Robotics can become more common through shared interfaces and technologies available to all. One such solution would be a platform suitable for all kinds of loading and transport operations.
Cities have plenty of tasks that could be carried out with technologies. Robots and automation would save time, as well as people from having to do repetitive and dangerous work.
Making new technologies really become more common requires digital and technological standardisation practices and standards that could be utilised in different solutions. That way, not everyone would have to develop everything from the ground up, enabling operators to save money and time.
Repeating interfaces would make it possible for machines to work together. Robots and other technologies could interact with each other, forming something that could be called an ecosystem.
The local logistics start-up company CONTAI developed an ecosystem called AnyX that is suitable for transport operations and the City’s maintenance work as part of the AutoMod project. CONTAI conceptualised and tested a loading solution – in this case an interface – that is capable of combining different transport equipment for a variety of robotics work and transport applications.
During the project, the technology was tested for collecting and transporting recycling bins by means of a robot.
Interface like a USB connector
The idea behind the recycling bin transporter was that it would gather the bins in one place, where a collection vehicle could empty them. This technology would help people in their work, save time and reduce adverse noise and emissions in the living environment. The same collection and loading application could be used for other purposes as well. Preliminary plans have been made for using the application for operations such as last-kilometre deliveries.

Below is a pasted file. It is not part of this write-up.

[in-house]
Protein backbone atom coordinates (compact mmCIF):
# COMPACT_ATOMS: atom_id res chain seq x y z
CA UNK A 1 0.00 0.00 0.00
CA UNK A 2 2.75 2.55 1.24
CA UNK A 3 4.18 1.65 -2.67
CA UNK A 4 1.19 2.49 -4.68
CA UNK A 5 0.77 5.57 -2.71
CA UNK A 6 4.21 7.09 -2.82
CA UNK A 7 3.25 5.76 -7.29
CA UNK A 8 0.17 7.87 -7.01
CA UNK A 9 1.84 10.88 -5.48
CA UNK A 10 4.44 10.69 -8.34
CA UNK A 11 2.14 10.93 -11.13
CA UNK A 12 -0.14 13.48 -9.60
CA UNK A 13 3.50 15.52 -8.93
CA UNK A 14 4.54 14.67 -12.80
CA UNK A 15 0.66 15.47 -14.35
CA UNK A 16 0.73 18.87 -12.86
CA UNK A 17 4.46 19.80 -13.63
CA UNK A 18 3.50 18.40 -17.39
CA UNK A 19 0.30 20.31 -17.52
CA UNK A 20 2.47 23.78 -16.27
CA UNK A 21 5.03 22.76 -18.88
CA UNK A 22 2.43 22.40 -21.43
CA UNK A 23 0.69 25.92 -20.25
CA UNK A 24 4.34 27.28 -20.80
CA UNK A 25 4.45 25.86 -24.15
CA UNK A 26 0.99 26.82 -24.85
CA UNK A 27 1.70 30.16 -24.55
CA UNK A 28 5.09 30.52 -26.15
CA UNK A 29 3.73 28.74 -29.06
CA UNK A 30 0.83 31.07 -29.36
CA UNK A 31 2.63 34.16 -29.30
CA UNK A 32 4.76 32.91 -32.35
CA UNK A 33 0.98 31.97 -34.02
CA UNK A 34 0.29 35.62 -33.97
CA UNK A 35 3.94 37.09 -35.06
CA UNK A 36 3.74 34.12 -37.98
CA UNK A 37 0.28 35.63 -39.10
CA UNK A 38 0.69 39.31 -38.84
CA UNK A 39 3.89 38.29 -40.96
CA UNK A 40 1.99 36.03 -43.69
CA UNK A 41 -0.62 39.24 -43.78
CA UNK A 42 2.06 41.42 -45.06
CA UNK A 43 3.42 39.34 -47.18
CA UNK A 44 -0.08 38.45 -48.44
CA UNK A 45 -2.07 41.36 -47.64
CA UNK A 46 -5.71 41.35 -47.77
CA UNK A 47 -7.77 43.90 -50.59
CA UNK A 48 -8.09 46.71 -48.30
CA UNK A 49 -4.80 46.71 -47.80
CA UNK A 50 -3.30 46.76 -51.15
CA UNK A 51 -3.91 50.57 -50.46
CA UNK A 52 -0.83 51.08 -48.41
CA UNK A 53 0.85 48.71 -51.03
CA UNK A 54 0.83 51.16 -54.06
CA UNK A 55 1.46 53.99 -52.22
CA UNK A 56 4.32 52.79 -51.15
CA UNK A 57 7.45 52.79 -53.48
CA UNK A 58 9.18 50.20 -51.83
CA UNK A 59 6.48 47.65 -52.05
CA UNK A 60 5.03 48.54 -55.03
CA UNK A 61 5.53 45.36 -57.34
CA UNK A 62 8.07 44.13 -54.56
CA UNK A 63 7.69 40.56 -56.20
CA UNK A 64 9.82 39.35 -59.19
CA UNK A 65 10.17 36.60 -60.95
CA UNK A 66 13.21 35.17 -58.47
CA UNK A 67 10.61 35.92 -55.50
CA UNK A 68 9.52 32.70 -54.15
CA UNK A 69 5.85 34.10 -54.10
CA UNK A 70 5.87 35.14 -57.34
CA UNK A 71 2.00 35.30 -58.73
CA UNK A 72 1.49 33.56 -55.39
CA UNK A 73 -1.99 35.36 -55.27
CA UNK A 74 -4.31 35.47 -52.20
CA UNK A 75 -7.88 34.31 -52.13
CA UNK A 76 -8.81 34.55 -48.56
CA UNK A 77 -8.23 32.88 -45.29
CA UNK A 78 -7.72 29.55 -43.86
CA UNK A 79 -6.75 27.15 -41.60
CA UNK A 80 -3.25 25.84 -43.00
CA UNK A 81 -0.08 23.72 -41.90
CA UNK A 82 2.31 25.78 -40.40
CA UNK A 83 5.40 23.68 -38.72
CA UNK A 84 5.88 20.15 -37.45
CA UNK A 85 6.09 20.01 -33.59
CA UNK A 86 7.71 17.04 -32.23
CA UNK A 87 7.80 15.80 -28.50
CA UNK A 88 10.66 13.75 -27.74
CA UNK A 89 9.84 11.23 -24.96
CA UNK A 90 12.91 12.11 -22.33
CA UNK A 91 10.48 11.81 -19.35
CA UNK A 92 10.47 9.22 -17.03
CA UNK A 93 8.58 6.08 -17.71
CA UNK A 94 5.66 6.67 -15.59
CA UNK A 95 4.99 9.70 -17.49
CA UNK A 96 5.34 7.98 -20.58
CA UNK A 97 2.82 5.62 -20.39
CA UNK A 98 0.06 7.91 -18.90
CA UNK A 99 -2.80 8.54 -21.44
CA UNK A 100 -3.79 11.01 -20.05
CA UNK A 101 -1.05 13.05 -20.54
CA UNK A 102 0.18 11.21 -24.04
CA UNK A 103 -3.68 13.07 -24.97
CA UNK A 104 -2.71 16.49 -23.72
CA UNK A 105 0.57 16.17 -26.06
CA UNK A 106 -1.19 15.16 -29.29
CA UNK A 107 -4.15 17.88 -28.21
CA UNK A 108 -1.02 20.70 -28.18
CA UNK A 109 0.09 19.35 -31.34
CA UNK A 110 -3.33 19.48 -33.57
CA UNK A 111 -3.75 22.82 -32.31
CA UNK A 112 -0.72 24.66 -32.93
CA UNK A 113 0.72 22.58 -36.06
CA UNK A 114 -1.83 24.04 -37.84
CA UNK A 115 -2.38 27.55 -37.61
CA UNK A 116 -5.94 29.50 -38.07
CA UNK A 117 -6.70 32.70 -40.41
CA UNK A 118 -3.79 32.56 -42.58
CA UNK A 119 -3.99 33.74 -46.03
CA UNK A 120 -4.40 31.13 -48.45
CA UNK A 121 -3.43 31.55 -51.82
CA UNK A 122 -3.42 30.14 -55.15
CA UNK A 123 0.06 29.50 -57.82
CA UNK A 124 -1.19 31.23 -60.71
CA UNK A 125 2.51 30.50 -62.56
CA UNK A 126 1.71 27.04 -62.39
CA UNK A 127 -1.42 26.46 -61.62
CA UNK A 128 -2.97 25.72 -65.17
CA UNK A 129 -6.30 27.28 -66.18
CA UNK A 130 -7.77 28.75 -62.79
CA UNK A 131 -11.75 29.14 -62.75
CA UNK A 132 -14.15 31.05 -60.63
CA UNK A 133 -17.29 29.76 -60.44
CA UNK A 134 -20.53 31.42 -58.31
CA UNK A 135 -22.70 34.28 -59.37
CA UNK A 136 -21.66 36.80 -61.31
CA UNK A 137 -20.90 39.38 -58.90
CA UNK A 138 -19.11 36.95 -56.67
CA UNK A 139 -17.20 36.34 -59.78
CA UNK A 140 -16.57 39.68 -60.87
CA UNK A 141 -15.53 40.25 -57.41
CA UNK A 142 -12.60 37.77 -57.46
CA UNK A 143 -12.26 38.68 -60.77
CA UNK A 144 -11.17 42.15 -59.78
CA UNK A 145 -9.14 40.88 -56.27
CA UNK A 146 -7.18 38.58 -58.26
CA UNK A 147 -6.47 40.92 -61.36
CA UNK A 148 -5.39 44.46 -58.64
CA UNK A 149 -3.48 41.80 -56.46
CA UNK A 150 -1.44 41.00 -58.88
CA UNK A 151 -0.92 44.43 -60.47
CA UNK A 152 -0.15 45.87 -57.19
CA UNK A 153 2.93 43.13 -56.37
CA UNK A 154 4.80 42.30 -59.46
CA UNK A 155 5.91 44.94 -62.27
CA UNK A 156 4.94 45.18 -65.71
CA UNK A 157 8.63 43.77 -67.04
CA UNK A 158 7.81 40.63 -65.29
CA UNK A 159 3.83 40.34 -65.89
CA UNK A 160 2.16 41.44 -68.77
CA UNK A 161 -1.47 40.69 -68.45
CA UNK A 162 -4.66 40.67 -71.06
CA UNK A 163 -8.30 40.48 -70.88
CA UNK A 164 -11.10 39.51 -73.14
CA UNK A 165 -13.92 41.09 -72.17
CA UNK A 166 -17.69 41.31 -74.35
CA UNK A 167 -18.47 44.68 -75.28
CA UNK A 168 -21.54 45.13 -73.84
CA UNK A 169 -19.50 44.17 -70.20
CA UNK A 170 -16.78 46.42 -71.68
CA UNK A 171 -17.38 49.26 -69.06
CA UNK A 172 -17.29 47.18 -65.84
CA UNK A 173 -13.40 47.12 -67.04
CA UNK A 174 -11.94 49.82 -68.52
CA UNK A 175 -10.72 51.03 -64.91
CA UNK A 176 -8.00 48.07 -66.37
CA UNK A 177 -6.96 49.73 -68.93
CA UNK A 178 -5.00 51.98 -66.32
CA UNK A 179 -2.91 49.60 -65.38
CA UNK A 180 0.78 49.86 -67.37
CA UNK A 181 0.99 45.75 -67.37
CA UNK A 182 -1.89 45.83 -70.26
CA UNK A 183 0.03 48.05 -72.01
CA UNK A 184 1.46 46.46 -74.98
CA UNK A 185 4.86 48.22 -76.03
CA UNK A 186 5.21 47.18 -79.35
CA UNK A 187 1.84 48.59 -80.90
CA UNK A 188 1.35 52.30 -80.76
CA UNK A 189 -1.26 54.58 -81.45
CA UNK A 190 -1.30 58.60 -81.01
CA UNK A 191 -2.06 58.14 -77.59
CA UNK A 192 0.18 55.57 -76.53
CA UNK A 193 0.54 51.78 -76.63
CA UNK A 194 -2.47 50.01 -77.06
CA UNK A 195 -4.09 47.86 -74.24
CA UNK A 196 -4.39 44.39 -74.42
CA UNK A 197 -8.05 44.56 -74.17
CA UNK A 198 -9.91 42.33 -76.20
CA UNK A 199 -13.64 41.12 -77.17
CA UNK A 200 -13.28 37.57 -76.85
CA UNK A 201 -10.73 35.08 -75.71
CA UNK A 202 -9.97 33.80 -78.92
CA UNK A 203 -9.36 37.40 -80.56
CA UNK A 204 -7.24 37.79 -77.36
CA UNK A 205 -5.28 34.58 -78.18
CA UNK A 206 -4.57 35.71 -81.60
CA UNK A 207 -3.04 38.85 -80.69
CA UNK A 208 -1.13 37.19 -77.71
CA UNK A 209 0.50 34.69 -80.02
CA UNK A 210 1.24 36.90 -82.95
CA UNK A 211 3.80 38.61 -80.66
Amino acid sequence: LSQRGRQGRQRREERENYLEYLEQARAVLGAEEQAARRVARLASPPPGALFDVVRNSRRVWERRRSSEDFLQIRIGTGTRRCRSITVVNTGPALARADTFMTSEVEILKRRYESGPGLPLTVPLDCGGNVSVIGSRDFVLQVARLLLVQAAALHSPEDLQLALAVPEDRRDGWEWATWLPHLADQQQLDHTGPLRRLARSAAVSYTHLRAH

“Whatever is transported over the last kilometre, we could deliver it: food, packages, recycling bins, or perhaps a portable toilet. With AutoMod, we realised that the transporter could also be carrying a mobile service,” comments CONTAI founder Seppo Narinen.
CONTAI’s solution is a sort of a technological replacement for a transport or cargo pallet that facilitates combining vehicles and loads freely. Physically, the solution is located on a mobile transporter.
“We have been looking for the lowest common denominator that has to be shared in transport operations. Everything redundant has been trimmed off,” Narinen explains.
He compares the technology to the USB connector, which was at first no more than one technology among many others but eventually ended up replacing numerous different device and manufacturer-specific connectors.
“We could be the USB of local logistics.”
A technology that will continue to work a decade later
For CONTAI, the combination of a robot and loading technology tried in the AutoMod project presented a useful opportunity to test how compatible their technology is with future solutions, such as autonomous robots or automation.
“Our aim is to be as flexible as possible and available to as many parties as possible. We must be ready to apply our technology to any purpose, possibly even a funeral procession.”
If established, CONTAI’s technology would be the Linux of transport operations, around which other operators could build solutions suitable for their own tasks based on the interface created by CONTAI.
“This would make it possible for even small operators to join in.”
CONTAI was selected in both of the AutoMod project’s innovation competitions to implement their idea. After the first competition, they created a modular circular economy concept, while after the second competition, they created prototypes for a recycled waste module and an autonomous delivery robot, which were presented in Espoo in the spring of 2023 at a circular economy event for all residents at the Kera halls.